This month, in celebrating the young survivors who came to Britain after the Holocaust, the focus is on The Boys, and the ’45 Aid Society they founded

Photo: Sir Martin interviewing the late Yogi Mayer, a friend and mentor to many of The Boys as they acclimated to life in Britain after the war. Used by permission from the ’45 Aid Society

Martin’s message as President ’45 Aid Society Journal, Number 30, 2006

275 words / 2 minute read

It is always a pleasure to write a few words of introduction to the Journal.  It is now almost thirty years since the first issue was published, edited by Kurt Klappholz, whom we all remember with affection.

In the past few years a number of you have published your memoirs.  This is most welcome, as the educational aspect of teaching the Holocaust spreads through Britain and many other countries.  Holocaust Memorial Day is now an established educational force in Britain.  The International Task Force for Holocaust Education, of which Ben Helfgott is an active member, is involved in educational work in twenty-four countries.  That number is growing.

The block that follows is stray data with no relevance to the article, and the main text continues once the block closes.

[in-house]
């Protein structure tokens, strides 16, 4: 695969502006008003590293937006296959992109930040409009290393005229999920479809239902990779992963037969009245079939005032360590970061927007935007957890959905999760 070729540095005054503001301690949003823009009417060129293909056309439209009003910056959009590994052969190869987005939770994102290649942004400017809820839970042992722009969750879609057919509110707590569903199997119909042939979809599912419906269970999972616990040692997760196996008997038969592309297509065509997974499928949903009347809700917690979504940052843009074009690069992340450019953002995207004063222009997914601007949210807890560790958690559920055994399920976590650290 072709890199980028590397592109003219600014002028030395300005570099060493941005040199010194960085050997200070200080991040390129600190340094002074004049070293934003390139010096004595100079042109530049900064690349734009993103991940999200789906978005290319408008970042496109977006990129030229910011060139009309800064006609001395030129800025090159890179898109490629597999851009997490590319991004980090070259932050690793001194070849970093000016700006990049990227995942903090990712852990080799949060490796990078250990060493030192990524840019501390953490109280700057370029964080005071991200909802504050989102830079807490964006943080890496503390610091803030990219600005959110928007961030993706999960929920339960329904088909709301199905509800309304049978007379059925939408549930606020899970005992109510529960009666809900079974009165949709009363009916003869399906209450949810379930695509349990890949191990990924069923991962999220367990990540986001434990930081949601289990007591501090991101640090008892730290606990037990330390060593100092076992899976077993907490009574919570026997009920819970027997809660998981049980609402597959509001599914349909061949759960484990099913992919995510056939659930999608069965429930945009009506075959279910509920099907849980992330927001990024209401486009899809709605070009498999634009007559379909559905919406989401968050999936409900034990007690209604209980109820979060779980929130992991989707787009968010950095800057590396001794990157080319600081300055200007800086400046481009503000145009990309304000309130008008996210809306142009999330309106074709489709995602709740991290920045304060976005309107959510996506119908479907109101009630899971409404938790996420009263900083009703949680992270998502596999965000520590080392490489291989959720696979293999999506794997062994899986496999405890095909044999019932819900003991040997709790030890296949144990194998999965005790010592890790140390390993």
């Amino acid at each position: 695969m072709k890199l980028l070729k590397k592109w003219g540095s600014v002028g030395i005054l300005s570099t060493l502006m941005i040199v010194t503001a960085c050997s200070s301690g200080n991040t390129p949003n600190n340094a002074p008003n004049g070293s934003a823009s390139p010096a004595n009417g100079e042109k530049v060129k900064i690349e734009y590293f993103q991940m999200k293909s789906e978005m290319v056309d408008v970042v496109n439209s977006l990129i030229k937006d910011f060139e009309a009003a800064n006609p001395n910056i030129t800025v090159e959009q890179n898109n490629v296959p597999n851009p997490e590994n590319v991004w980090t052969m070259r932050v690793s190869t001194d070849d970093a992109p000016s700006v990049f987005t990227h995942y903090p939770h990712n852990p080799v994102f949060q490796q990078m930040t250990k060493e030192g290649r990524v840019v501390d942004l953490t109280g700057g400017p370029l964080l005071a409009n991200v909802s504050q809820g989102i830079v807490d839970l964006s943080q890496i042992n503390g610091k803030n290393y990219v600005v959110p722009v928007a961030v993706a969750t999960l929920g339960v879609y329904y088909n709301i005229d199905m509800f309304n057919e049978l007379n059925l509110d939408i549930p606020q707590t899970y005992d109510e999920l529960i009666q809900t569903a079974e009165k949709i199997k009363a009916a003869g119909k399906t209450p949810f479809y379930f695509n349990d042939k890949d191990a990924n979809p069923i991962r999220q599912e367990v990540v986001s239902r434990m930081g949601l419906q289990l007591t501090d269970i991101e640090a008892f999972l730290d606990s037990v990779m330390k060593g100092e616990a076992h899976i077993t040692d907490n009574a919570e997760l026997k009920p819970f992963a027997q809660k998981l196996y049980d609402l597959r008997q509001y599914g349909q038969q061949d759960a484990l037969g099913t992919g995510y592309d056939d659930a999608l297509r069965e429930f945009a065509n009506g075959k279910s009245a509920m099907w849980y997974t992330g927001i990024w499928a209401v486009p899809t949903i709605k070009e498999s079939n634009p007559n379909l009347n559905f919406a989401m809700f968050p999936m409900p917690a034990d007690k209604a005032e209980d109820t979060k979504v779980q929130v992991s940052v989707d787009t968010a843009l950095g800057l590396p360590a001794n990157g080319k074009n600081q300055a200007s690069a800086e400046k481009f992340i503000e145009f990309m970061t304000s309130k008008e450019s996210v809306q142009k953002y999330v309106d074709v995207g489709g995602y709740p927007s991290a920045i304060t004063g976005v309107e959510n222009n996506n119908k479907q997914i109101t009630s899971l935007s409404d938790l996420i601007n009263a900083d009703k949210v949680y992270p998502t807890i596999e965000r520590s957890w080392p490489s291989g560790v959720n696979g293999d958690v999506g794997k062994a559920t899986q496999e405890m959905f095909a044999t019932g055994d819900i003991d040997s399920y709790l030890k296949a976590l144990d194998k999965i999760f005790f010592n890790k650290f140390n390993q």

Among those of you whose memoirs have been published recently are Jack Klajman (Out of the Ghetto), Issy Hahn (A Life Sentence of Memories), Sidney Finkel (Sevek and the Holocaust:  The Boy who Refused to Die) and Roman Halter (Romek).  Jack Kagan, whose memoirs Surviving the Holocaust with Russian Jewish Partisans were published six years ago, has now edited a major work on the history of his hometown, Novogrudek, entitled Novogrudek:  The History of a Shtetl.

The more memoirs, the better.  As your President, who has written your collective story I welcome the publication of as many of your individual stories as possible.

This issue of the Journal will give pleasure to all of you, and, as your President, to me as well.  Once more, Ben Helfgott is to be congratulated that – among his many onerous and important commitments, including as a Vice-President of the Claims Conference, which has done so much for survivors – he has found the time to prepare such a readable work.

The ’45 Aid Society has now launched an extensive online archive of the lives and experiences of their parents and grandparents, collectively known as “The Boys”.  The new addition to the website gives background information for each of the 732 surviving children who came to Britain:


Read More:  The Boys

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